Toni Airaksinen on the Clown Quarter’s high standards: 

An academic journal on “white privilege” has apparently stopped publishing articles following a Campus Reform investigation in September. The journal, Whiteness and Education, published by Routledge, claimed to publish peer-reviewed research on issues including “critical discussions of White racism, White identity, privilege, power, and intersectionality.” However, a closer inspection revealed that the majority of published articles were “accepted” for publication within two days of being “received” — a very short time frame that could not allow for proper peer-review, according to professors consulted by Campus Reform. 

And further to rumblings in the comments, Michael Jones notes an inspired exercise in trolling and what it reveals: 

Signs declaring “It’s okay to be white” have been spotted on college campuses across America and even in Canada over the last week, prompting outrage… Others have questioned why saying “it’s okay to be white” is automatically racist… Even though the campaign has been widely identified as a troll attempt, many took the bait. “I am deeply disgusted that this organised online campaign to divide university communities across the country has come to our campus. It is shameful that anyone would use these posters to promote a racist agenda,” University of Kansas’ student body president, Mady Womack, told the Kansan. The flyers were denounced as “racist” and the school’s Multicultural Student Government convened an “emergency meeting” over it, according to the report.

Given the endless courses and faculty proclamations denouncing “whiteness” as both “oppressive” and a “problem,” something that pale-skinned students should atone for ostentatiously, while promising not to produce children as pale and sinful as themselves, the accusations of racism and divisiveness – because of a small notice suggesting that, actually, “It’s okay to be white” - may ring a little hollow and seem absurdly dishonest. And it’s hard not to admire the economy of the trolling, whereby a modest and unobjectionable statement, one that if applied to any other, comparable group would be utterly innocuous, is denounced, and denounced immediately, as if it were scandalous. Which suggests that there’s no position a pale person could take, short of continual deference and self-abasement, that would keep such people free of doctrinaire convulsion. And which in turns suggests a kind of madness.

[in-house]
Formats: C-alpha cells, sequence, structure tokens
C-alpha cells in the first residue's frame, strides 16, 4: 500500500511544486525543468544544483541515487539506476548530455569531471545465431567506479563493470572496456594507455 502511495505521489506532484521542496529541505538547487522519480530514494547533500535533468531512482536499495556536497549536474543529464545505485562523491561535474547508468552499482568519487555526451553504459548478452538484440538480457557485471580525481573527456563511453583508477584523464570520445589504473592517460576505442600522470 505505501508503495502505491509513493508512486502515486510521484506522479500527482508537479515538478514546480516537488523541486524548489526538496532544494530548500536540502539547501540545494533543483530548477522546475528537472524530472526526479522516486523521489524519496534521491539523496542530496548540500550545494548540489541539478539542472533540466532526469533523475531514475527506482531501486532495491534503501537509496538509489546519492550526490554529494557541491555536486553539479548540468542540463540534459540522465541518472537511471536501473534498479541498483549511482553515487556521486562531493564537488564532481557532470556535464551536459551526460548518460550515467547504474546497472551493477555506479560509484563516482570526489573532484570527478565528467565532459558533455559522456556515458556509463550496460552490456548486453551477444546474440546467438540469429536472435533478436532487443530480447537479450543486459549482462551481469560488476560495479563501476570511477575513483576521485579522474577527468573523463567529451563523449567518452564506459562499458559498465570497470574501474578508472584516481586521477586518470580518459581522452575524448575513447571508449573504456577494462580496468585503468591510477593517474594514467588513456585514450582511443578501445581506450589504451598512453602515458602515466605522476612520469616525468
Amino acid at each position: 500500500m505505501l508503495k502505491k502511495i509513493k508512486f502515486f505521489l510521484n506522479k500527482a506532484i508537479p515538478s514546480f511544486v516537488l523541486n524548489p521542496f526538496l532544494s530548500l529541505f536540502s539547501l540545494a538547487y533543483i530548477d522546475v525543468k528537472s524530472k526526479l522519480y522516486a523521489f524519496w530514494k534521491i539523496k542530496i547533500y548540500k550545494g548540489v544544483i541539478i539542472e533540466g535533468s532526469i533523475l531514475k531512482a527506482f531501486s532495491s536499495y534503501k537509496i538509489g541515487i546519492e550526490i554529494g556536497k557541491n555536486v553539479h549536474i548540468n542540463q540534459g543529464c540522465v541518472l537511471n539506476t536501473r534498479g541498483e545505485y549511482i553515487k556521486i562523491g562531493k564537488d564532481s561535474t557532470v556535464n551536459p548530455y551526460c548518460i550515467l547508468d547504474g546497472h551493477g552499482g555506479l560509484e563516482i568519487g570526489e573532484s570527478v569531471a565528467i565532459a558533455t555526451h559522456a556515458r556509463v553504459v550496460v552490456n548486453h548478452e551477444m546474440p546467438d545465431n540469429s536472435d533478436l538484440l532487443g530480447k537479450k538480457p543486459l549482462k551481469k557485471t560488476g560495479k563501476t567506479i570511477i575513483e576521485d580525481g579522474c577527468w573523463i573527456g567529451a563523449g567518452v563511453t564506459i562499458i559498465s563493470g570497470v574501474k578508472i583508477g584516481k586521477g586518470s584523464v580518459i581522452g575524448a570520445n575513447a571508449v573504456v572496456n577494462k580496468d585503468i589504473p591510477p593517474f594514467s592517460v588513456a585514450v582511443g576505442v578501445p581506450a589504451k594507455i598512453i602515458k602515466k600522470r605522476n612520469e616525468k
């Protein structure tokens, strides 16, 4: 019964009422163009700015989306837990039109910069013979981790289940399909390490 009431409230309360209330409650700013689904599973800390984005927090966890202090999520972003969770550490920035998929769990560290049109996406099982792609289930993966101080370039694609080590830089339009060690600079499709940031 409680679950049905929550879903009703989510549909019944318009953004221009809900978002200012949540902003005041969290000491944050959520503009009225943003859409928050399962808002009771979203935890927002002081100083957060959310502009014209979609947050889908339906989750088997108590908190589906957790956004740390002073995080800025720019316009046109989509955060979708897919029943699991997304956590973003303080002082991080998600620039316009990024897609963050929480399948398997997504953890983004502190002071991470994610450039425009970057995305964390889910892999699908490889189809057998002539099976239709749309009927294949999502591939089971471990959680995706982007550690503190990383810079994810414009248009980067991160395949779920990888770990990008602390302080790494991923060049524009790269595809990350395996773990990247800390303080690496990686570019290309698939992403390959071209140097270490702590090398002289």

Feel free to share your own links and snippets, on any subject, in the comments.

Friday Ephemeraren’t

Yes, another opportunity to throw together your own pile of links and oddities in the comments. Being a generous guy, I’ll set the ball rolling with some suspicious-looking trousers; some people looking at art; a demonstration of how to have fun with blood and magnets; and Mr Tom Baker sharing tales of tingling titties and poisonous bottled farts.  

Oh, and a visit to the world of competitive grave-digging